Found in most areas of Southern Sarvonia, Greylers are groups of hermits who live together in secret, in places which are difficult to access, which are about a day or more’s travel from the nearest habitation. When people think of Greylers, they think of an old, grey-haired man (hence the name “Greyler”) who loves other men in the way that most men love women, although this does not cover the wide variations which can be found both within and between Greyler communities.

The Greylers

View picture in full size Picture description. This man looks so miserable because has just come out of the communal living area of his group of Greylers. Image by Bard Judith.

It should be noted that these people tend not to use the word "Greyler" to describe themselves. This is in part because this word is now used as derogatory slang, and in part because Greylers do not mingle with the outside world and therefore they have no need of a name for themselves. They are aware of the name "Greyler" as most of them have lived outside of Greyler communities at some point in their lives, but they don't use it or any other name explicitly as they don't talk about themselves in relation to the outside world very often.

Appearance. Greylers vary widely in their appearances, both from person to person within each band, and overall between the different bands. When people think of Greylers, they think of an old, grey-haired man but Greylers can be young (as many are when they first join a band of Greylers), and can also be women and of races other than human. Generally, any one group of Greylers will reflect the appearance of the people who live in the area around the community, as most members are originally from those settlements.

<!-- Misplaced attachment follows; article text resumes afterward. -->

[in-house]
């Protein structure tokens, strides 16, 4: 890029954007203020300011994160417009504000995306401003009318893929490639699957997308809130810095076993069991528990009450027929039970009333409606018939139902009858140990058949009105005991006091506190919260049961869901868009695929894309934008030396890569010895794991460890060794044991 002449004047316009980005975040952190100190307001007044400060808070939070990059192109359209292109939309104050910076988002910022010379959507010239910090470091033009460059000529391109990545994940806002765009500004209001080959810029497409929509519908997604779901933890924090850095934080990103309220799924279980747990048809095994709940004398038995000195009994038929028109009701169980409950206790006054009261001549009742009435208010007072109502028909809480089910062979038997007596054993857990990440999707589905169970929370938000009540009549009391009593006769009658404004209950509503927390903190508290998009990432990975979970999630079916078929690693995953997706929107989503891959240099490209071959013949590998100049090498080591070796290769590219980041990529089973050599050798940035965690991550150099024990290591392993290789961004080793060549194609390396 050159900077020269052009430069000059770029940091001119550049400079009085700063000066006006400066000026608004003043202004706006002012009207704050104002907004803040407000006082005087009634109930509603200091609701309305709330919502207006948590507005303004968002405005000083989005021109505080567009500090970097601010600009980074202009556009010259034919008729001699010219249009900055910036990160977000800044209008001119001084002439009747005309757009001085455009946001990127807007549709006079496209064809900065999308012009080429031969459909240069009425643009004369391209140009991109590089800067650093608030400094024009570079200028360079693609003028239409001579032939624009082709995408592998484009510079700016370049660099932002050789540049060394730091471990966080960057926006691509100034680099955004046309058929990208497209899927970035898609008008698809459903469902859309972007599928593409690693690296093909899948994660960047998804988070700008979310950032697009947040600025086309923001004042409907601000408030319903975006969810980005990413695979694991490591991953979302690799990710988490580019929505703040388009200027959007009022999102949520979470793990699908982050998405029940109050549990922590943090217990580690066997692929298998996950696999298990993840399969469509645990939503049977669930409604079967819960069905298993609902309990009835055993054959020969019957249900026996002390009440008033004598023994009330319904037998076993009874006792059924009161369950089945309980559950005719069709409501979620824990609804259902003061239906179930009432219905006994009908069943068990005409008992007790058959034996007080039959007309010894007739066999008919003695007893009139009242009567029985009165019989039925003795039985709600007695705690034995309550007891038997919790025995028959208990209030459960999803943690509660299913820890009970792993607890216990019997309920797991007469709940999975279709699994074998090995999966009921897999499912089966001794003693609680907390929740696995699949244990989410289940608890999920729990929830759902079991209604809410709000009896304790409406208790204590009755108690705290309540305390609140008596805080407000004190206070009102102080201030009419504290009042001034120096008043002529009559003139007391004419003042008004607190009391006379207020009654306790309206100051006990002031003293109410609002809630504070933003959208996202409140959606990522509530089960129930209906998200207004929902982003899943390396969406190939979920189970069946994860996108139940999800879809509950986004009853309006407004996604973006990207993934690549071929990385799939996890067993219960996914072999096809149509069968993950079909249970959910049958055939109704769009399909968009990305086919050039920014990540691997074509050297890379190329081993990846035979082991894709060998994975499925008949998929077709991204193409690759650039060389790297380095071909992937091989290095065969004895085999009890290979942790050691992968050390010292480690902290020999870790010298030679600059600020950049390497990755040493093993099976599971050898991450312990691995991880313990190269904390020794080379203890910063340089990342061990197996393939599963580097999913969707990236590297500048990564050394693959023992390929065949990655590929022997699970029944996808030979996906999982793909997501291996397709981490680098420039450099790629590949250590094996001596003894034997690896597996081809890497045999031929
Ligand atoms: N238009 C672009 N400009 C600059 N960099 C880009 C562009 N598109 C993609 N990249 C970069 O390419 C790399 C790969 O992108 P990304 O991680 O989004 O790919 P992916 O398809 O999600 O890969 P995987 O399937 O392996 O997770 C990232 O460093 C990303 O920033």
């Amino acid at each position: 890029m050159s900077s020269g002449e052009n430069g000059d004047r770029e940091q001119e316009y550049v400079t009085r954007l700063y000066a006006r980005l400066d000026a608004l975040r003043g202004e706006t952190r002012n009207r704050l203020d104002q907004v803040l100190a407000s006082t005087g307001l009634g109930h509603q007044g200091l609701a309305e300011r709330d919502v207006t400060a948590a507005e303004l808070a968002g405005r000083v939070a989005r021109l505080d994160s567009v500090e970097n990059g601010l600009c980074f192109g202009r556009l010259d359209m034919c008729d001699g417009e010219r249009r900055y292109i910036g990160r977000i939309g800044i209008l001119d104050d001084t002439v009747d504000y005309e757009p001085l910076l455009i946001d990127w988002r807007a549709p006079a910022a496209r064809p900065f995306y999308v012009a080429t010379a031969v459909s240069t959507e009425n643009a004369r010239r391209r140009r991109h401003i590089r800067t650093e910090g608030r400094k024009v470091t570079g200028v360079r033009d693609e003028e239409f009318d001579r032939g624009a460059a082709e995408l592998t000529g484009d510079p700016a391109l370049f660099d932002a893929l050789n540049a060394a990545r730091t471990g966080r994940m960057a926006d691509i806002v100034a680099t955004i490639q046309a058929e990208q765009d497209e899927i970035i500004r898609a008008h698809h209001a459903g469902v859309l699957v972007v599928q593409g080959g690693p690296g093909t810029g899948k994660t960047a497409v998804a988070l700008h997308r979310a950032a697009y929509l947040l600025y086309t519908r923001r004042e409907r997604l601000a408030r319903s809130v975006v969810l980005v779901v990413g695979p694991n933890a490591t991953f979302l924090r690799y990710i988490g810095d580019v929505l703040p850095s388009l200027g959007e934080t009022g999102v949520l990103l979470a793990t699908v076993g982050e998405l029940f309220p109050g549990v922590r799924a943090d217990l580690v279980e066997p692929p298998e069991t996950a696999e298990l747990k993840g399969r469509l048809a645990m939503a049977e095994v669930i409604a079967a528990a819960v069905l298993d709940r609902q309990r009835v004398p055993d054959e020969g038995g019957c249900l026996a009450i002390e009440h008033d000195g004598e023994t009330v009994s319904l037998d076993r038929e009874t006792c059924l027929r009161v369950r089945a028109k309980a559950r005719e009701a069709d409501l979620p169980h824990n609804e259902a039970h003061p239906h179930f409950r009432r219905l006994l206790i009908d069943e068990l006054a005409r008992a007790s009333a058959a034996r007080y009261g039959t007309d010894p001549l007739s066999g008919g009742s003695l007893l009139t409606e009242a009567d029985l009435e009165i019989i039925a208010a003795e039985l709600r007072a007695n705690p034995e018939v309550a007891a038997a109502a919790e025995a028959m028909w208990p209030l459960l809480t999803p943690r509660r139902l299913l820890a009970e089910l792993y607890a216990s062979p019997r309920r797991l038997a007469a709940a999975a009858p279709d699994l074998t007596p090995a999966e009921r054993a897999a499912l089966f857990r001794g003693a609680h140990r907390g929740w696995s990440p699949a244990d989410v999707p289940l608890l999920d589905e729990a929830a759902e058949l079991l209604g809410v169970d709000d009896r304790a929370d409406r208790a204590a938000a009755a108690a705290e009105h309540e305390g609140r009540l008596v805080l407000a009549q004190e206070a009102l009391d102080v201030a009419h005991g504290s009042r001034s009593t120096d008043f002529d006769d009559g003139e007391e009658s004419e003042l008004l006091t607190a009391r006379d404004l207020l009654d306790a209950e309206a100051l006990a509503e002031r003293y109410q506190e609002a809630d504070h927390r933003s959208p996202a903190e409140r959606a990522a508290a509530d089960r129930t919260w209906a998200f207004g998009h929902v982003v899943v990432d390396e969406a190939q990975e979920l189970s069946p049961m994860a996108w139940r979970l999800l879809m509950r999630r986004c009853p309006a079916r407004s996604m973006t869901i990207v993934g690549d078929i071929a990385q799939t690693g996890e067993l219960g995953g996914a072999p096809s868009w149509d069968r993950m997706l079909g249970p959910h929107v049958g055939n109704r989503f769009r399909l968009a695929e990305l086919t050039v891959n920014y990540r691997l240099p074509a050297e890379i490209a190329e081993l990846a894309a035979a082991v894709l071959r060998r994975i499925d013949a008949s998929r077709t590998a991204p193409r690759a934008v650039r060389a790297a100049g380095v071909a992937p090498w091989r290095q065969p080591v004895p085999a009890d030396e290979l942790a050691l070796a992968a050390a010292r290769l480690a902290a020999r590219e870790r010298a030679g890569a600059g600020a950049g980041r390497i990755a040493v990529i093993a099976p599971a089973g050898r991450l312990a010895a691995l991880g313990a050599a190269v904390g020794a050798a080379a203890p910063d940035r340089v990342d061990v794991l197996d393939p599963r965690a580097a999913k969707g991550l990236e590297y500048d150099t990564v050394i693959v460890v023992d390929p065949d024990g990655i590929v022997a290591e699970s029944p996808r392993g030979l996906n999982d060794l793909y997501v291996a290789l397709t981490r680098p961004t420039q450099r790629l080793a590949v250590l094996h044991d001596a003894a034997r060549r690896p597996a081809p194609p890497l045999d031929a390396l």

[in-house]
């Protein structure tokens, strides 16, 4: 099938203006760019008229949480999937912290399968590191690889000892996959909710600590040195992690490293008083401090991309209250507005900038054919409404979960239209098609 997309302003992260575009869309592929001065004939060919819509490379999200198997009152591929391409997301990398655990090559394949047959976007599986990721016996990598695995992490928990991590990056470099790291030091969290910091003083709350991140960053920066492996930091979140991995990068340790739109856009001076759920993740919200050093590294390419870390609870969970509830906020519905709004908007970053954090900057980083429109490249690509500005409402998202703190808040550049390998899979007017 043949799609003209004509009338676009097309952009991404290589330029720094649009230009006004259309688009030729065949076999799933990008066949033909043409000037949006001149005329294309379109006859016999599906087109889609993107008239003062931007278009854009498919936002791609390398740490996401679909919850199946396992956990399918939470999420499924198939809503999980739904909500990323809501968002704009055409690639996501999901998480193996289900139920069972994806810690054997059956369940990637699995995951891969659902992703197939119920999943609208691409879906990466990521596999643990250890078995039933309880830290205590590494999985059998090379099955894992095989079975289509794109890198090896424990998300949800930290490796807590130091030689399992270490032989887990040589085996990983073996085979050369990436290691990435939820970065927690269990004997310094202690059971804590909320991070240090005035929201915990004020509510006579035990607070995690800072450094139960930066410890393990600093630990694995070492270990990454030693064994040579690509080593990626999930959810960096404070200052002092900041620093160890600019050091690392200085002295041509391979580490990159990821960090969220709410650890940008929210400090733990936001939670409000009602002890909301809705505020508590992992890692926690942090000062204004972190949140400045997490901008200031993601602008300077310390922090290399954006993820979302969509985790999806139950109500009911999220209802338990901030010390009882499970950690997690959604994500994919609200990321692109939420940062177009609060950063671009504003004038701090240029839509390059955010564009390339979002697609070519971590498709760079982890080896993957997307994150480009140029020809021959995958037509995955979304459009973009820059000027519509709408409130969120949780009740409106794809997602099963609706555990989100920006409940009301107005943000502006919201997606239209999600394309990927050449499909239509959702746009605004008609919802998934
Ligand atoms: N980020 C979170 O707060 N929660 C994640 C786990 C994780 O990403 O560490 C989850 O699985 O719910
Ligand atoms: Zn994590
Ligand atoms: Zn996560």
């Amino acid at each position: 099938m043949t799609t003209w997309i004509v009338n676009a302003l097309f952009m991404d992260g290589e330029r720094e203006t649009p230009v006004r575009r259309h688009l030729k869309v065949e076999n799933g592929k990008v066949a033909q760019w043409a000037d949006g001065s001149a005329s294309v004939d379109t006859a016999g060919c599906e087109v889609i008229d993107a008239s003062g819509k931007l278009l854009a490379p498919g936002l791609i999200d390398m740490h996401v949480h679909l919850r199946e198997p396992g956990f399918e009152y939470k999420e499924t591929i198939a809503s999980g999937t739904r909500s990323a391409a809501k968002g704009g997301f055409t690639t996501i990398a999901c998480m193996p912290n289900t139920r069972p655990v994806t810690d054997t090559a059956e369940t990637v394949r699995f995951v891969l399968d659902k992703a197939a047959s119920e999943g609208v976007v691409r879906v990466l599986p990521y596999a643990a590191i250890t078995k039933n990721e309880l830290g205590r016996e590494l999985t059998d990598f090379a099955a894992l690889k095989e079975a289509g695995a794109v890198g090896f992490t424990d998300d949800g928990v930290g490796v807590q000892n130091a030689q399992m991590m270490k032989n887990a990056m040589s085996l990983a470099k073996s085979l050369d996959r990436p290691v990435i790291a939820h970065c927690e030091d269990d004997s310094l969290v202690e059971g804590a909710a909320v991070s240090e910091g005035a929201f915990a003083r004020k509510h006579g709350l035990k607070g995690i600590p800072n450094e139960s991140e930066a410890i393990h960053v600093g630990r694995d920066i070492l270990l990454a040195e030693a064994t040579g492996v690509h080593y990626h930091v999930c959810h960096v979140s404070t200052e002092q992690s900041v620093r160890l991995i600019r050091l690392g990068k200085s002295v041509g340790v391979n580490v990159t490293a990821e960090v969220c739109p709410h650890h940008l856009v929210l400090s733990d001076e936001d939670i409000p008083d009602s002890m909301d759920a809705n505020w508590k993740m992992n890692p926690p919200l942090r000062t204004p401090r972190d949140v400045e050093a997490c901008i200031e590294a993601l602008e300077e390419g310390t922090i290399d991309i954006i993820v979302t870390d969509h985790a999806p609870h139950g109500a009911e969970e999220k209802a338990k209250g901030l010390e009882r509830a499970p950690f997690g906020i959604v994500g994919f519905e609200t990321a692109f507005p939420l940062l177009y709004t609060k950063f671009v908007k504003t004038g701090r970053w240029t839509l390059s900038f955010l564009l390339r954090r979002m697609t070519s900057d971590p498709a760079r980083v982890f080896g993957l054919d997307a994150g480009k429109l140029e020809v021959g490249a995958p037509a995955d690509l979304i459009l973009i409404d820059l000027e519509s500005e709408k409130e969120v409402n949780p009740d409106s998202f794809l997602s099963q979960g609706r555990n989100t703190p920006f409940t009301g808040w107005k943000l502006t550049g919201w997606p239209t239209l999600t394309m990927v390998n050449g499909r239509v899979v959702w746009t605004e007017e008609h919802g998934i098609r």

The only other point worth mentioning about the Greylers’ appearance is that they are sometimes mistaken for watchers, the eerie man-shaped apparitions which are sometimes encountered in dark, creepy locations. This can happen by accident, but one band of Greylers who live in Xaramon near the Ilian Plateau take great pleasure in frightening travellers and the villagers from that area by dressing themselves in long, ragged grey cloaks and pretending to be watchers. They believe that the villagers especially deserve it, as they were the ones who forced them to live apart in the first place.